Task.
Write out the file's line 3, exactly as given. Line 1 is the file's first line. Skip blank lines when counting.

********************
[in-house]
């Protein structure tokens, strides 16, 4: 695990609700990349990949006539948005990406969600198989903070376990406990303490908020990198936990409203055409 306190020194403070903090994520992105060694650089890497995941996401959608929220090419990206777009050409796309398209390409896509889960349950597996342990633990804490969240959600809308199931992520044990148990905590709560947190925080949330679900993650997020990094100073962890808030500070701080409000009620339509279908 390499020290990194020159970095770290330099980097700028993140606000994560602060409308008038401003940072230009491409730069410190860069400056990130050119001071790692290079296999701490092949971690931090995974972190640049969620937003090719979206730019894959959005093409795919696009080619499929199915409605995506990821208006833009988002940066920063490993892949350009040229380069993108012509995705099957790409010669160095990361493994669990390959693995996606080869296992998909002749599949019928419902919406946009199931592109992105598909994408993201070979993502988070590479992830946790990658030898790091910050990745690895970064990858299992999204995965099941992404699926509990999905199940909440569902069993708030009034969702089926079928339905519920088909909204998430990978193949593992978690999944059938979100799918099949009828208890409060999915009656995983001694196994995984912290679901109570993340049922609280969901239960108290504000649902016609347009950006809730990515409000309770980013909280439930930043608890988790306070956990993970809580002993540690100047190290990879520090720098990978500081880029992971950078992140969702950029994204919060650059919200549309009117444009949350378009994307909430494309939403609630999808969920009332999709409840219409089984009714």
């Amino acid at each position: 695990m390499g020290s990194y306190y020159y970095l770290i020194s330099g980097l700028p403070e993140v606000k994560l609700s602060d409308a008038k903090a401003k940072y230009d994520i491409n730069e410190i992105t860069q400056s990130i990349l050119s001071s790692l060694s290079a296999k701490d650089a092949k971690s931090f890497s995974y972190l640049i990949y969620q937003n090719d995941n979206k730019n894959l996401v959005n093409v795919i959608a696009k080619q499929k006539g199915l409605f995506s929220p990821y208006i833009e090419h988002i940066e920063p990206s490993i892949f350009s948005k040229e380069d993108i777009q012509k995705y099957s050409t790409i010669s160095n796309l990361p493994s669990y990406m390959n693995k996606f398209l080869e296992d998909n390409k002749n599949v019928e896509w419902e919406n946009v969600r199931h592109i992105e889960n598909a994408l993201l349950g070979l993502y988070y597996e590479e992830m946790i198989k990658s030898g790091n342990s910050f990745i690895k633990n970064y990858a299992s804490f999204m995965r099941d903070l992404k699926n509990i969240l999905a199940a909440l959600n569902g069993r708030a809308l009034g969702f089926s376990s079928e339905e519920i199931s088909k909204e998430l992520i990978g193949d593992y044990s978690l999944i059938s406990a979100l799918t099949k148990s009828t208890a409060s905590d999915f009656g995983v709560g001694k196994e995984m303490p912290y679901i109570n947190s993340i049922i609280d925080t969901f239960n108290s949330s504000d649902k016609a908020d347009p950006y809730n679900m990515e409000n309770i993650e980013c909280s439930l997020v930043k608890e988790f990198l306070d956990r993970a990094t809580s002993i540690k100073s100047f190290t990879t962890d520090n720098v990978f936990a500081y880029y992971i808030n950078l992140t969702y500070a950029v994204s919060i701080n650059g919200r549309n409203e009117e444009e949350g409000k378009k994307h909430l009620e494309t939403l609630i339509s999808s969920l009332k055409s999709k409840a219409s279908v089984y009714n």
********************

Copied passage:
């Amino acid at each position: 695990m390499g020290s990194y306190y020159y970095l770290i020194s330099g980097l700028p403070e993140v606000k994560l609700s602060d409308a008038k903090a401003k940072y230009d994520i491409n730069e410190i992105t860069q400056s990130i990349l050119s001071s790692l060694s290079a296999k701490d650089a092949k971690s931090f890497s995974y972190l640049i990949y969620q937003n090719d995941n979206k730019n894959l996401v959005n093409v795919i959608a696009k080619q499929k006539g199915l409605f995506s929220p990821y208006i833009e090419h988002i940066e920063p990206s490993i892949f350009s948005k040229e380069d993108i777009q012509k995705y099957s050409t790409i010669s160095n796309l990361p493994s669990y990406m390959n693995k996606f398209l080869e296992d998909n390409k002749n599949v019928e896509w419902e919406n946009v969600r199931h592109i992105e889960n598909a994408l993201l349950g070979l993502y988070y597996e590479e992830m946790i198989k990658s030898g790091n342990s910050f990745i690895k633990n970064y990858a299992s804490f999204m995965r099941d903070l992404k699926n509990i969240l999905a199940a909440l959600n569902g069993r708030a809308l009034g969702f089926s376990s079928e339905e519920i199931s088909k909204e998430l992520i990978g193949d593992y044990s978690l999944i059938s406990a979100l799918t099949k148990s009828t208890a409060s905590d999915f009656g995983v709560g001694k196994e995984m303490p912290y679901i109570n947190s993340i049922i609280d925080t969901f239960n108290s949330s504000d649902k016609a908020d347009p950006y809730n679900m990515e409000n309770i993650e980013c909280s439930l997020v930043k608890e988790f990198l306070d956990r993970a990094t809580s002993i540690k100073s100047f190290t990879t962890d520090n720098v990978f936990a500081y880029y992971i808030n950078l992140t969702y500070a950029v994204s919060i701080n650059g919200r549309n409203e009117e444009e949350g409000k378009k994307h909430l009620e494309t939403l609630i339509s999808s969920l009332k055409s999709k409840a219409s279908v089984y009714n």